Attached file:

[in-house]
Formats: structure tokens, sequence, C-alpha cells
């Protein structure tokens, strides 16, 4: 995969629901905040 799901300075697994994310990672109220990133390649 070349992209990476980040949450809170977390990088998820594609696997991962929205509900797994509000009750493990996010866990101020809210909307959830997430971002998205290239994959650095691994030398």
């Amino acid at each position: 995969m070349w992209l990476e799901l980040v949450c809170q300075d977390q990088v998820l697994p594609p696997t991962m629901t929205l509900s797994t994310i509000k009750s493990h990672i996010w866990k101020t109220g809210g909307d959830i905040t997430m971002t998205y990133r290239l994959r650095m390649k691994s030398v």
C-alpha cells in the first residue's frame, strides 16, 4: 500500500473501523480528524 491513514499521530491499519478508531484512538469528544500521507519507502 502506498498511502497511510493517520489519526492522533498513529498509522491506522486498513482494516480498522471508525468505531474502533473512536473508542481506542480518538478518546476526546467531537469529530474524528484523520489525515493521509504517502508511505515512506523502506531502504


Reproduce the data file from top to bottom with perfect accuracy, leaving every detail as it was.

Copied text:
[in-house]
Formats: structure tokens, sequence, C-alpha cells
């Protein structure tokens, strides 16, 4: 995969629901905040 799901300075697994994310990672109220990133390649 070349992209990476980040949450809170977390990088998820594609696997991962929205509900797994509000009750493990996010866990101020809210909307959830997430971002998205290239994959650095691994030398």
């Amino acid at each position: 995969m070349w992209l990476e799901l980040v949450c809170q300075d977390q990088v998820l697994p594609p696997t991962m629901t929205l509900s797994t994310i509000k009750s493990h990672i996010w866990k101020t109220g809210g909307d959830i905040t997430m971002t998205y990133r290239l994959r650095m390649k691994s030398v």
C-alpha cells in the first residue's frame, strides 16, 4: 500500500473501523480528524 491513514499521530491499519478508531484512538469528544500521507519507502 502506498498511502497511510493517520489519526492522533498513529498509522491506522486498513482494516480498522471508525468505531474502533473512536473508542481506542480518538478518546476526546467531537469529530474524528484523520489525515493521509504517502508511505515512506523502506531502504